Rimfires: Your Secret Weapon?


An early model High Standard Sport King from the 1950s closely
resembles the design of the Colt Woodsman, with short slide and slanted
grip. It was a popular, well-made pistol.

People seem always to be looking for the “secret,” the magical easy shortcut to shooting skill. Or, they think only a person with extraordinary physical gifts can be a really good shooter — superhuman eyesight, superb eye-hand coordination and exceptional athletic ability.

None of these things are true. The key to skill at any physical activity is repetition. A total of 500+ rounds a week may sound like a great many, but most of the top shooters I know shoot two or three times as much. I suppose given enough incentive a person might be motivated to learn most any skill.

It’s just a lot easier if the skill is something you enjoy. If there is one thing top shooters have in common, it is this: They love to shoot. They like guns, not so much to collect, look at or talk about, but to shoot. If you really want to be a good shot you need to put in the hours, weeks and months of shooting. If you don’t like shooting you likely aren’t going to do it.

Designed by John Browning and a team of Colt designers, the Colt Woodsman .22
pistol was made from 1915 to 1977 in several series and model variations. It embodies
what Dave thinks is the perfectly balanced rimfire design.

The Real Secret

So how does one learn to enjoy shooting? The answer is in one word, or rather, one number — .22 LR. We all know the objective arguments for .22 pistols; little recoil or muzzle blast (especially with standard velocity cartridges), good accuracy in most cases and moderate ammunition costs.

More importantly I think, .22’s are just fun to shoot. I’ve never met a .22 I didn’t like, from my little Beretta 71 pocket pistol to my top-end S&W 41 and High Standard Victor match pistols. The happy medium is the “sport pistol” that is big enough to grip comfortably and hold steadily, with decent sights and trigger, but not as heavy (or costly!) as a match pistol.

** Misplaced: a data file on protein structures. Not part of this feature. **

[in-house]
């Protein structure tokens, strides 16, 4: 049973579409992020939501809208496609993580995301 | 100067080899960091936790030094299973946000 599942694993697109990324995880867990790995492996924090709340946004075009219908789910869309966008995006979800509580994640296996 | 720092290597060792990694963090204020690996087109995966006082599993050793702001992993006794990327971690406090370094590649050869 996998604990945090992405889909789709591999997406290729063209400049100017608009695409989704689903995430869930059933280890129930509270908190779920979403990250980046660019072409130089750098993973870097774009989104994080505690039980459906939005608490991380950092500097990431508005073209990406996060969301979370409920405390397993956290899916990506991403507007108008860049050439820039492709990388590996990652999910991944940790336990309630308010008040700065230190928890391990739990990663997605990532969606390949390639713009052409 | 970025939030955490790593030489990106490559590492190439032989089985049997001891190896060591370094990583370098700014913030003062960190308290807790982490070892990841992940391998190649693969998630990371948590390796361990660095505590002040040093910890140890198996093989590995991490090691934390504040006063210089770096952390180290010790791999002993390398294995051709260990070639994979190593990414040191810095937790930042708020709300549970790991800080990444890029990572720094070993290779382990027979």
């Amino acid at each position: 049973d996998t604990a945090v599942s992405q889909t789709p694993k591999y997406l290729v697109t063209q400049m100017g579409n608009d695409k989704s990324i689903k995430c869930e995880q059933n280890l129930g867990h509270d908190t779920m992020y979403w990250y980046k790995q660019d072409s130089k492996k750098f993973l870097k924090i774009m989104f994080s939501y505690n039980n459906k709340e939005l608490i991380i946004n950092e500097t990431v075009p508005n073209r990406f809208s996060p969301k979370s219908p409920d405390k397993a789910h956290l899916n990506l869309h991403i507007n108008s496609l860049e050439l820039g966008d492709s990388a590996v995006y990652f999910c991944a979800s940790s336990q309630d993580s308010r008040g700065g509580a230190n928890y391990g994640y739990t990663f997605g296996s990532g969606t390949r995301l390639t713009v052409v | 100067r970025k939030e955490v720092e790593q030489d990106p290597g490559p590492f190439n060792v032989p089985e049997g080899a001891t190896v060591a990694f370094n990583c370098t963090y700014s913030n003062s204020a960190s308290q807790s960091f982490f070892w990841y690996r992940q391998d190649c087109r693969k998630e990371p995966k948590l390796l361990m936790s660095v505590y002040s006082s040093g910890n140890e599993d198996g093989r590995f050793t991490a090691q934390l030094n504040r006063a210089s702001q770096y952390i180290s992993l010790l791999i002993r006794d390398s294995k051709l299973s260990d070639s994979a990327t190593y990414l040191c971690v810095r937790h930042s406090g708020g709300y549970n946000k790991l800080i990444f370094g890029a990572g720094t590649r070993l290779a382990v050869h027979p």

The pattern for the classic sport pistol was set by John Browning and a team of Colt designers with a .22 semi-auto introduced in 1915. We know it today as the Woodsman, though the name wasn’t used until 1927. In production for 62 years (it was discontinued in 1977), it was the first pistol used by generations of shooters. It was packed by Alaskan trappers, Florida fishermen, hunters and campers all over America.

The pistol was made in three series, and within each series, in three main variations: Sport (41/2″ barrel), Target (6″ barrel) and Match (6″ heavy barrel). Throughout the 62-year production run Colt did a commendable job of maintaining a high degree of impressive fit and finish. I especially like the second series Sport model, though at present the only Woodsman I own is a third series Target model.

The basic features of the Woodsman — short slide, slanted grip, slim barrel, and medium size and weight — have been widely copied. The High Standard Sport King was an early competitor, and was quite popular. Much as I like and admire the Woodsman, my favorite sport pistol is the original Browning Challenger, made in Belgium from 1962 to 1975. Like the Woodsman, the Challenger was extremely well made, polished and finished and it added the capability to switch to different barrel lengths.

The Ruger Standard model .22, introduced in 1949, proved so successful it remains hugely popular to this day while the Woodsman and Sport King models have long been out of production. Mechanically the Ruger differed in using a bolt rather than a slide, but superficially it was similar to the competition. It filled the same role, and crucially, it could be made and sold at a lower cost.

While production of the Colt in all its variations exceeded 690,000 over 62 years, the Ruger reached the one million mark in just 30 years. Total production of the Standard and Marks II, III and IV is currently well over 4 million. Colt tried reducing costs with the utility-finished Challenger and Huntsman models, but it wasn’t enough.

Since its 1949 introduction, the popular Ruger .22 has been made in many variations.
A couple of Dave’s current examples include the Mark II with 5½” heavy barrel (left) and
another Mark II frame with a Volquartsen upper assembly.

Never Too Much

While the Ruger is still an excellent choice, currently (and happily for us) it has some strong competition. The Browning Buck Mark, in production now for over 30 years, has been tremendously successful and is currently offered in 21 variations. Smith & Wesson still makes the great Model 41 match pistol and also has a fine sport pistol in the SW22 Victory line. Any one of these is ideal for instilling a love of shooting in new — or old — shooters.

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